We're living through a really nasty and intense presidential election that might be causing you to never want to learn another thing concerning politics. Don't give in to despair though! Instead, educate and entertain yourself without leaving the couch, by watching any of these documentaries below which study the people and issues that could make you a more informed voter. NOTE: Any despair arising from an increase in knowledge is not the responsibility of Gothamist, LLC.
Best of Enemies
This 2015 doc will take you back to the 1968 election year, when the Republican nominee Richard Nixon was up against Democrat nominee Hubert Humphrey. That year also featured a strong third party candidate: former Alabama Governor George Wallace, an advocate for racial segregation in public schools who pulled a lot of support in the Deep South. The documentary focuses on Gore Vidal and William F. Buckley Jr., who took the race to television through a series of ten debates, all moderated by Howard K. Smith during ABC News' coverage of the RNC and DNC, held in Miami and Chicago, respectively.
It's a fascinating behind-the-scenes account of the fierce debates that ensued between the two men who agreed on absolutely nothing. From their makeshift studios set up at the conventions, they produced what unexpectedly became must-see-TV that summer. But get ready for some pretty ugly moments that surface during their sparring—like when Buckley says to Vidal, “Now listen, you queer, stop calling me a crypto-Nazi or I’ll sock you in the goddam face and you’ll stay plastered.” — Jen Carlson
Before he was a sitting senator, before he was America's most inspirational mayor, Corey Booker was just a city councilman trying to take on a Newark political establishment that has no interest in giving up power. Marshall Curry's Street Fight follows Booker's first (failed) campaign to be Newark's mayor in 2002, while also exploring Newark itself, and the city's old-school establishment that saw Booker as a carpetbagging outsider compared to native son and incumbent mayor Sharpe James. As nasty as Clinton vs. Trump has seemed, the film shows there's nothing quite like a veteran, local political heavyweight marshaling his forces and using strongman tactics to try to put an end to a legitimate challenger.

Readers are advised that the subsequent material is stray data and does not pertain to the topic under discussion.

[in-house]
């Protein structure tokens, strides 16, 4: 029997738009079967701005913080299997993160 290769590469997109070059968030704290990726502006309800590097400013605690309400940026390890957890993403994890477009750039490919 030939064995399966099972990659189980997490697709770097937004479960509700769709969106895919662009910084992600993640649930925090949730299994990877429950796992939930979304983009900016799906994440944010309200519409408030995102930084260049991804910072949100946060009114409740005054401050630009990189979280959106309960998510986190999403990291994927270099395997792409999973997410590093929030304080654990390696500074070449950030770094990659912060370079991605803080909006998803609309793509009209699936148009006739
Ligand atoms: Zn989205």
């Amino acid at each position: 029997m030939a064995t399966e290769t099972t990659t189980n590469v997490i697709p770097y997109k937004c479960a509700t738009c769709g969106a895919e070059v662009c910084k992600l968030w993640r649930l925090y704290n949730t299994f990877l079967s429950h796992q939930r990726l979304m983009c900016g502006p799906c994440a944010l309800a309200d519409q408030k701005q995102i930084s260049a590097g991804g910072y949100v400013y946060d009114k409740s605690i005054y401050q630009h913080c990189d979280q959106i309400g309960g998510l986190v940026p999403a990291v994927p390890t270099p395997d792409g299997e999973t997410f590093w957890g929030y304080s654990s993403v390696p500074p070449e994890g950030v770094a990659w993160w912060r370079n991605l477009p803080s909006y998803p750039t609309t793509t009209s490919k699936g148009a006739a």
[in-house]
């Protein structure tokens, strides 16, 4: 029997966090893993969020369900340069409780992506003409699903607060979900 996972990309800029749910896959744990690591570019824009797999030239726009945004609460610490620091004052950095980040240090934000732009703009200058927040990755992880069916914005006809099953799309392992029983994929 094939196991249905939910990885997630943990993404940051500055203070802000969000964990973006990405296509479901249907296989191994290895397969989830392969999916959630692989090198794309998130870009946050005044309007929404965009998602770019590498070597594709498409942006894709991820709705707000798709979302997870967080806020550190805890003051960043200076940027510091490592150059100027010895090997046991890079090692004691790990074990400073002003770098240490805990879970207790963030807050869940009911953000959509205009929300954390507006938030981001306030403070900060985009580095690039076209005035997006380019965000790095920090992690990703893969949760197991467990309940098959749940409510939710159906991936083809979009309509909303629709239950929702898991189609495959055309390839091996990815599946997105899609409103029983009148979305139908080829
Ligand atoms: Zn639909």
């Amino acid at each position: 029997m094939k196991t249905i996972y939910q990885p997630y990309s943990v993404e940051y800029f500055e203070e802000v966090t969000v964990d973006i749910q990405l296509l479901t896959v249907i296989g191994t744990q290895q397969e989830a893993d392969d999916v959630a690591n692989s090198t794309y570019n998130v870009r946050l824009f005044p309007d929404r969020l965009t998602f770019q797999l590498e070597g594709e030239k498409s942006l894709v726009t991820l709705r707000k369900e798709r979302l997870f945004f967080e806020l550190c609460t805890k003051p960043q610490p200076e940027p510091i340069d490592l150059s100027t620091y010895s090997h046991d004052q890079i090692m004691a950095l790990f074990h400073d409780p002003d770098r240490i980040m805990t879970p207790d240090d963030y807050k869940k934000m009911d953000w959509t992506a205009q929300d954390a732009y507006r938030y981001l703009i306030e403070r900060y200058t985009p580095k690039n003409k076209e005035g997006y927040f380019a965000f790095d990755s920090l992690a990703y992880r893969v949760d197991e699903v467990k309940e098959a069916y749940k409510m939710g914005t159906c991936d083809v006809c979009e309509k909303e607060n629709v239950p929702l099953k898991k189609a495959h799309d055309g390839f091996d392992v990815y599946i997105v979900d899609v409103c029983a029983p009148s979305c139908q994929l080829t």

We Are Legion: The Story of the Hacktivists
Relying on a combination of interviews with people who were involved in 4chan and the hacking/trolling collective that became known as Anonymous, as well as journalists and experts on hacking, We Are Legion delves into the very recent history of the image board that was known for some of the web's most infamous memes and its fight with the Church of Scientology. The documentary gives a bit too much of a pass to some of the former 4chan and Anonymous members it talks to, who build up their status as living legends as opposed to effective Internet assholes.
It also fails to critically look at the 4chan attitude of "no one should ever be able to take offense to anything" that eventually curdled into Gamergate, more lawless -chan offshoots, and the alt-right's online presence as a safe space for Trumpism and white nationalism. But until we get a documentary about 8chan and Gamergate, We Are Legion will be some of the best insight into the troll-heavy Internet we currently all slog through.
120 Days: Undocumented In America
Immigration, particularly undocumented immigrants, is one of the driving issues of the 2016 campaign. Instead of trying to grapple with the debate by letting talking heads give their views, director Ted Roach smartly just follows Miguel Cortes, an undocumented immigrant who grapples with what to do when a court order gives him 120 days to voluntarily deport himself from America. Already an intimate look at a family making a life-changing decision, 120 Days doesn't do anything mawkish or sentimental to try to drive home the importance of what it's looking at. The only stylistic aspect is the occasional reminder of what day of the remaining 120 the film is up to, with a time stamp showing the time of day down to the second.